Although Kensington enjoys participating in the event in large part because it benefits the scholarship program at University High School, it's also "an opportunity to design in a fun, fast-paced environment," he said. Major renovations and new construction are the norm for his firm, which means most jobs last three to five years. "This is just straight decorating, which we usually don't get to do until the end of a project." (

One of Kensington's favorite aspects of the design process is the interaction with clients. "It's nice to guide them down the path, educate them about what great architecture looks like, take their ideas and expand on them or make them better than they can express," he said.

The Kensington Cheat Sheet

On good design: "Create a home that is true to the architectural tradition it represents. Whether classical or modern, all good design must suit both the architecture of the house and the lifestyle of those who inhabit it."

Local talent: "Aedicule Fine Framemaking provided extraordinary finish details at the 2010 Showcase. The owners, Peter Werkhoven and Mark Guthrie, are contributing columnists to several publications and offer consultations to the retail and accessories industry. They also conduct seminars, encompassing the history of frames and elements of the frame-making craft. Peter attained the skills of master framemaker in his native Amsterdam. Mark has been a notable resource in the industry since 1978." (

The Paris review: "I frequent Paris several times a year and when on highly focused buying trips, seek out the rare Art Deco collections to be found at Anne Sophie Duval. Located on the Left Bank off the Boulevard St. Germain, she features the best of Art Deco and Art Nouveau - including the work of Jean-Michel Frank. The noted French interior designer was known for minimalist interiors decorated with plain-lined but sumptuous furniture made of luxury materials, such as shagreen, mica and intricate straw marquetry." (

Essential architectural principle: "Enfilade is the idea of creating a visual journey that draws you further into a space and ends with a completion - a kind of visual reward. This is a highly effective way of creating a compelling design experience to move you through spaces that are evocative of different moods and invite different gatherings. I employ this principle as a rule, to further highlight the architectural purity of a space."

Courtesy of  Anh-Minh Le/SFGate

Read more:

Floss Barber: Designs on the Money

Casino Companies Have Come to Rely on One Designer to Help Keep Customers on Their Properties

PHILADELPHIA - Floss Barber goes through a mental ritual before creating one of her signature casino restaurants. It's a process that served her well when she set out to design dining spaces at the Sands Casino Resort in Bethlehem, Pa., and the Rivers Casino in Pittsburgh.

"You must psych a city," said the Philadelphia interior designer, CEO of Floss Barber Inc. "You must feel the pulse of it."

Last year, Barber "psyched" the City of Brotherly Love, where she is currently designing the SugarHouse Casino, including all of its food and beverage venues and its gaming floor.

Her assessment: "Philadelphia is a blue-collar, gritty city," she said. "You have to do something quirky - something it can call its own.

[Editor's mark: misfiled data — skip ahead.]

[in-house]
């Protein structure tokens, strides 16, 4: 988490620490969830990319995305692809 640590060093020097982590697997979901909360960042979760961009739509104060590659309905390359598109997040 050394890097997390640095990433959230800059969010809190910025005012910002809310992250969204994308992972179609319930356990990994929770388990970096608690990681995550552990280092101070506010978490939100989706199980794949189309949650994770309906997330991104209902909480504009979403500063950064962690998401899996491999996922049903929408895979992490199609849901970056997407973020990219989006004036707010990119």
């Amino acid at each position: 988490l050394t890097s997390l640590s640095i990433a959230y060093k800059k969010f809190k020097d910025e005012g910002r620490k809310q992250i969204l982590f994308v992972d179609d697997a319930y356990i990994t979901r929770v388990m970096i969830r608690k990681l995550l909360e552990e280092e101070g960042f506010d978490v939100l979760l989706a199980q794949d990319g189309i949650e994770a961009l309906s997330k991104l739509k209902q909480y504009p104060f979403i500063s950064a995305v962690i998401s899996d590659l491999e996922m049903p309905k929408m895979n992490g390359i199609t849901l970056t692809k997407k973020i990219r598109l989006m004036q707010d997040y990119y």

"If the brand, marketing goal and vision are not in sync, you send a mixed message to the customer, and it's wasted energy. You end up needing more signs and staffing to overcome the disconnect."

Her methodical approach and uncompromising attention to detail have put Barber in high demand in an industry in transition.

These days, casinos in resort towns such as Las Vegas and Atlantic City, N.J., are promoting their restaurants, shopping malls and hotel rooms more than ever to draw business as increased competition eats into their overall gambling revenue.

Last year, nongambling attractions accounted for almost 62 percent of total revenue for the Las Vegas Strip's 38 casinos, the Nevada Gaming Control Board said. Ten years ago, that figure was 54 percent.The paradigm is shifting in Atlantic City, too, although not as quickly. Nongambling attractions now account for about 15 percent of total revenue, the New Jersey Casino Control Commission said. In 2000, 8.4 percent came from those sources.

In Columbus, casino developer Penn National says it plans to include a buffet, steakhouse and entertainment lounge at its West Side location, on the site of the former Delphi plant. Eric Schippers, senior vice president of Penn, said the company is "still working on the master plan" for the casino, expected to open in late 2012, but that its amenities should be similar to those at Penn's Hollywood Casino in Lawrenceburg, Ind., a short drive from Cincinnati.

Schippers said Penn's Final Cut steakhouse brand "has been very successful for us. This upscale dining option is an important amenity for us and another way to compete with gaming facilities in neighboring jurisdictions."

Celebrity chef Emeril Lagasse, whose name is on the two restaurants at the Sands Casino Casino Resort in Bethlehem, and Barber hit it off immediately when they were introduced by casino president Robert DeSalvio two years ago. Barber worked with DeSalvio in the mid-1990s, when he was vice president of marketing at the Sands Hotel Casino in Atlantic City.

Barber landed both gigs: Chop House, a midpriced steakhouse, and Burgers and More, a bright burger joint.

"Her team really hit it out of the park," Lagasse said. "She understood the vibe we were going for."